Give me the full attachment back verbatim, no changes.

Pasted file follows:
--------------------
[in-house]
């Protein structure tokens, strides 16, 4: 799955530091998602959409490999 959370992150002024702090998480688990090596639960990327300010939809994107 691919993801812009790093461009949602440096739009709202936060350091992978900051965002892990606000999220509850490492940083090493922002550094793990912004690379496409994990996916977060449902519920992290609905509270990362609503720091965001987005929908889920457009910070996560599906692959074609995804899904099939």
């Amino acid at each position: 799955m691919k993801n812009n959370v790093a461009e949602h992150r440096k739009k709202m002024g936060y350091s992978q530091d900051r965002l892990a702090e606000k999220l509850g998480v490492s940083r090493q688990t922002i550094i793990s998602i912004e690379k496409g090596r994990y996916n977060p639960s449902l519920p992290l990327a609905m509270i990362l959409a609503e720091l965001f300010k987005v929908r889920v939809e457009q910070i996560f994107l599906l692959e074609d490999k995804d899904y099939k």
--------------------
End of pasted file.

[in-house]
């Protein structure tokens, strides 16, 4: 799955530091998602959409490999 959370992150002024702090998480688990090596639960990327300010939809994107 691919993801812009790093461009949602440096739009709202936060350091992978900051965002892990606000999220509850490492940083090493922002550094793990912004690379496409994990996916977060449902519920992290609905509270990362609503720091965001987005929908889920457009910070996560599906692959074609995804899904099939």
């Amino acid at each position: 799955m691919k993801n812009n959370v790093a461009e949602h992150r440096k739009k709202m002024g936060y350091s992978q530091d900051r965002l892990a702090e606000k999220l509850g998480v490492s940083r090493q688990t922002i550094i793990s998602i912004e690379k496409g090596r994990y996916n977060p639960s449902l519920p992290l990327a609905m509270i990362l959409a609503e720091l965001f300010k987005v929908r889920v939809e457009q910070i996560f994107l599906l692959e074609d490999k995804d899904y099939k």